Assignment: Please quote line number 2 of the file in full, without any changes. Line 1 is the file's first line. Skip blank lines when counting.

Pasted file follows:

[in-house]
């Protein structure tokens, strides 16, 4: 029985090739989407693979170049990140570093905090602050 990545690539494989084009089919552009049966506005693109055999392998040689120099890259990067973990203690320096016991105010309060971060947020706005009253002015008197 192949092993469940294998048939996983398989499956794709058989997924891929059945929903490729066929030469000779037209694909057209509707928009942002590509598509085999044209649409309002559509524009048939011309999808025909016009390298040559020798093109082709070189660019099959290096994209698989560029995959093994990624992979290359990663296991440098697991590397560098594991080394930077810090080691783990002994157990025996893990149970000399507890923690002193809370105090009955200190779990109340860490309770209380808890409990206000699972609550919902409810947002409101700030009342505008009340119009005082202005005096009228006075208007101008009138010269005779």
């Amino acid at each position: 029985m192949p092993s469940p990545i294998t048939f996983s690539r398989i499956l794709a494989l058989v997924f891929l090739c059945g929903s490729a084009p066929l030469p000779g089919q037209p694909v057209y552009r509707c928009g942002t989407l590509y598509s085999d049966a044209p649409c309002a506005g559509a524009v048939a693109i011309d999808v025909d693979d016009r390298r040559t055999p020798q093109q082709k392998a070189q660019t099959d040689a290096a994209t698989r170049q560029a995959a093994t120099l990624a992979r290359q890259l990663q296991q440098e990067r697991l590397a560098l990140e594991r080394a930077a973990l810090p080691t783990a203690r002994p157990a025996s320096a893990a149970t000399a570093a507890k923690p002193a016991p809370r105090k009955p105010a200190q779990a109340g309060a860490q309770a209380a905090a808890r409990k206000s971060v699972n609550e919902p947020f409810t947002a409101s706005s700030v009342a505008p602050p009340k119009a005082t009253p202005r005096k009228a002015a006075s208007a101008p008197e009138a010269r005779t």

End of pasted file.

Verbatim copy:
């Protein structure tokens, strides 16, 4: 029985090739989407693979170049990140570093905090602050 990545690539494989084009089919552009049966506005693109055999392998040689120099890259990067973990203690320096016991105010309060971060947020706005009253002015008197 192949092993469940294998048939996983398989499956794709058989997924891929059945929903490729066929030469000779037209694909057209509707928009942002590509598509085999044209649409309002559509524009048939011309999808025909016009390298040559020798093109082709070189660019099959290096994209698989560029995959093994990624992979290359990663296991440098697991590397560098594991080394930077810090080691783990002994157990025996893990149970000399507890923690002193809370105090009955200190779990109340860490309770209380808890409990206000699972609550919902409810947002409101700030009342505008009340119009005082202005005096009228006075208007101008009138010269005779």